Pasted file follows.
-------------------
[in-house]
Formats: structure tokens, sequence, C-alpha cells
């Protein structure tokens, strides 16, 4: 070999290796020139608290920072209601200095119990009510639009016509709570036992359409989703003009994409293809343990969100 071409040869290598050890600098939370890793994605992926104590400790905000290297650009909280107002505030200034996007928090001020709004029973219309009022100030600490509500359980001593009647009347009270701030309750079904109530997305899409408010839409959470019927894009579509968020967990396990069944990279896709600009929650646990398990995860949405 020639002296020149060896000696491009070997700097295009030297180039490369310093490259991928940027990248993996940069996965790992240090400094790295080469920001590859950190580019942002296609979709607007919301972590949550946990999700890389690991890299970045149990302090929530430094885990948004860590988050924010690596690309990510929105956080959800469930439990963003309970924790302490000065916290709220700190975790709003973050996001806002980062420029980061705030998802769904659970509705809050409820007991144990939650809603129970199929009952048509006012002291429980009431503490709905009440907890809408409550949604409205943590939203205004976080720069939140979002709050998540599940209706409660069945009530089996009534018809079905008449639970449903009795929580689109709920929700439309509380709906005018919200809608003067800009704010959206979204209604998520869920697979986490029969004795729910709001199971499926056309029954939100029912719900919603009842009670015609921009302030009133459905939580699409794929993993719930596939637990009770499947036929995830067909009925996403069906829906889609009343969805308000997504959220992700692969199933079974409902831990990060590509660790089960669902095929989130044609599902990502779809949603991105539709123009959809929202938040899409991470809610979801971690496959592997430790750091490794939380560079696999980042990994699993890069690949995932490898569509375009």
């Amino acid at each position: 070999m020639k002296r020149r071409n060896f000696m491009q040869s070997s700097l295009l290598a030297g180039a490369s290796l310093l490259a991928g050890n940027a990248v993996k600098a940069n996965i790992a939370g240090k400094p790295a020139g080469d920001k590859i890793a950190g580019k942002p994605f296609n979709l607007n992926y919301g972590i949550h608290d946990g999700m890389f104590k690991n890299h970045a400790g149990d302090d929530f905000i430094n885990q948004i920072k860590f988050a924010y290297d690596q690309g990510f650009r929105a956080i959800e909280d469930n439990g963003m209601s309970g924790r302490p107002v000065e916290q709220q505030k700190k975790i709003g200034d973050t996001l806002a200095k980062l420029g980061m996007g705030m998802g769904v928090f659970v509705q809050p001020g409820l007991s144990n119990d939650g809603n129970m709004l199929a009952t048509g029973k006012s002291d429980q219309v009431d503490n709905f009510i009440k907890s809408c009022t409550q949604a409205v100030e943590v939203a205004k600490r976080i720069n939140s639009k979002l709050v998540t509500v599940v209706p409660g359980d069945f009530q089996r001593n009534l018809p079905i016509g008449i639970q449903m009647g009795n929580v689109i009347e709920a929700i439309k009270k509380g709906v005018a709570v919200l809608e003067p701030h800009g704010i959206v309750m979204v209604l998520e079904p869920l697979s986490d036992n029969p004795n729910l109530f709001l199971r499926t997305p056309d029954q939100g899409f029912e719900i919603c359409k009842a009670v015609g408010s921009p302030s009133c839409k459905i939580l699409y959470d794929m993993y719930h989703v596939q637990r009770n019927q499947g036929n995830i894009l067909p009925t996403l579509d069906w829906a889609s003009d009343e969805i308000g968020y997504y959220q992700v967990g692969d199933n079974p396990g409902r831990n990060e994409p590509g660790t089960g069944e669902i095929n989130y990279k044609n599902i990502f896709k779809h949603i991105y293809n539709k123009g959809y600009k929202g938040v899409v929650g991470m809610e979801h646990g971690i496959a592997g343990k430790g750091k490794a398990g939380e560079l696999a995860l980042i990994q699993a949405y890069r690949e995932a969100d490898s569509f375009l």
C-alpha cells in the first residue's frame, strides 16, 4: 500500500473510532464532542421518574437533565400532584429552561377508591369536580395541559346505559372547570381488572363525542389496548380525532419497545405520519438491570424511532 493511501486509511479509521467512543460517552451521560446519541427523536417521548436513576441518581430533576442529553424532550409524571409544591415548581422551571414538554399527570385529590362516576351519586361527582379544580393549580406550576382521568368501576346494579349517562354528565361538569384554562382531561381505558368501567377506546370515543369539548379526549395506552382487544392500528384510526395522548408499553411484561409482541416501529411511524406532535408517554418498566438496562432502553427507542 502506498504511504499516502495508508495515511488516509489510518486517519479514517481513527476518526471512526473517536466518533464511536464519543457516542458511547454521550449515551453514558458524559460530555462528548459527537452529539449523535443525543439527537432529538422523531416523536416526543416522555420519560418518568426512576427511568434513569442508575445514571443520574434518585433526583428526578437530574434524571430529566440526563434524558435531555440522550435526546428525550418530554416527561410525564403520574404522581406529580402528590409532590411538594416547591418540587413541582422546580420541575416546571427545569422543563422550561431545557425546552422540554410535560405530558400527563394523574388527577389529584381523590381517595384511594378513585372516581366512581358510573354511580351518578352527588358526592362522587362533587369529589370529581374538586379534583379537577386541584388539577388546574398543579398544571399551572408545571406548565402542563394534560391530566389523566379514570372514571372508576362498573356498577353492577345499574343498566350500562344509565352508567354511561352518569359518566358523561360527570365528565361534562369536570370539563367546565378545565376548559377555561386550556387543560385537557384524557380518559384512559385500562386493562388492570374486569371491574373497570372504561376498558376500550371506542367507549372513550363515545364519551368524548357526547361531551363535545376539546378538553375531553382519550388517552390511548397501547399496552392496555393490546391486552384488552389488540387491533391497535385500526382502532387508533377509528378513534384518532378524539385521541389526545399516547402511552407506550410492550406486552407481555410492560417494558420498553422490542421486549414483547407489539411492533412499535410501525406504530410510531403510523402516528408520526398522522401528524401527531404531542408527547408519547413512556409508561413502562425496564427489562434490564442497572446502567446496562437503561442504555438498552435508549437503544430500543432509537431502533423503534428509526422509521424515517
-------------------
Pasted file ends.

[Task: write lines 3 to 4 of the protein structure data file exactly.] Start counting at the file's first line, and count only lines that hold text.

């Protein structure tokens, strides 16, 4: 070999290796020139608290920072209601200095119990009510639009016509709570036992359409989703003009994409293809343990969100 071409040869290598050890600098939370890793994605992926104590400790905000290297650009909280107002505030200034996007928090001020709004029973219309009022100030600490509500359980001593009647009347009270701030309750079904109530997305899409408010839409959470019927894009579509968020967990396990069944990279896709600009929650646990398990995860949405 020639002296020149060896000696491009070997700097295009030297180039490369310093490259991928940027990248993996940069996965790992240090400094790295080469920001590859950190580019942002296609979709607007919301972590949550946990999700890389690991890299970045149990302090929530430094885990948004860590988050924010690596690309990510929105956080959800469930439990963003309970924790302490000065916290709220700190975790709003973050996001806002980062420029980061705030998802769904659970509705809050409820007991144990939650809603129970199929009952048509006012002291429980009431503490709905009440907890809408409550949604409205943590939203205004976080720069939140979002709050998540599940209706409660069945009530089996009534018809079905008449639970449903009795929580689109709920929700439309509380709906005018919200809608003067800009704010959206979204209604998520869920697979986490029969004795729910709001199971499926056309029954939100029912719900919603009842009670015609921009302030009133459905939580699409794929993993719930596939637990009770499947036929995830067909009925996403069906829906889609009343969805308000997504959220992700692969199933079974409902831990990060590509660790089960669902095929989130044609599902990502779809949603991105539709123009959809929202938040899409991470809610979801971690496959592997430790750091490794939380560079696999980042990994699993890069690949995932490898569509375009």
């Amino acid at each position: 070999m020639k002296r020149r071409n060896f000696m491009q040869s070997s700097l295009l290598a030297g180039a490369s290796l310093l490259a991928g050890n940027a990248v993996k600098a940069n996965i790992a939370g240090k400094p790295a020139g080469d920001k590859i890793a950190g580019k942002p994605f296609n979709l607007n992926y919301g972590i949550h608290d946990g999700m890389f104590k690991n890299h970045a400790g149990d302090d929530f905000i430094n885990q948004i920072k860590f988050a924010y290297d690596q690309g990510f650009r929105a956080i959800e909280d469930n439990g963003m209601s309970g924790r302490p107002v000065e916290q709220q505030k700190k975790i709003g200034d973050t996001l806002a200095k980062l420029g980061m996007g705030m998802g769904v928090f659970v509705q809050p001020g409820l007991s144990n119990d939650g809603n129970m709004l199929a009952t048509g029973k006012s002291d429980q219309v009431d503490n709905f009510i009440k907890s809408c009022t409550q949604a409205v100030e943590v939203a205004k600490r976080i720069n939140s639009k979002l709050v998540t509500v599940v209706p409660g359980d069945f009530q089996r001593n009534l018809p079905i016509g008449i639970q449903m009647g009795n929580v689109i009347e709920a929700i439309k009270k509380g709906v005018a709570v919200l809608e003067p701030h800009g704010i959206v309750m979204v209604l998520e079904p869920l697979s986490d036992n029969p004795n729910l109530f709001l199971r499926t997305p056309d029954q939100g899409f029912e719900i919603c359409k009842a009670v015609g408010s921009p302030s009133c839409k459905i939580l699409y959470d794929m993993y719930h989703v596939q637990r009770n019927q499947g036929n995830i894009l067909p009925t996403l579509d069906w829906a889609s003009d009343e969805i308000g968020y997504y959220q992700v967990g692969d199933n079974p396990g409902r831990n990060e994409p590509g660790t089960g069944e669902i095929n989130y990279k044609n599902i990502f896709k779809h949603i991105y293809n539709k123009g959809y600009k929202g938040v899409v929650g991470m809610e979801h646990g971690i496959a592997g343990k430790g750091k490794a398990g939380e560079l696999a995860l980042i990994q699993a949405y890069r690949e995932a969100d490898s569509f375009l």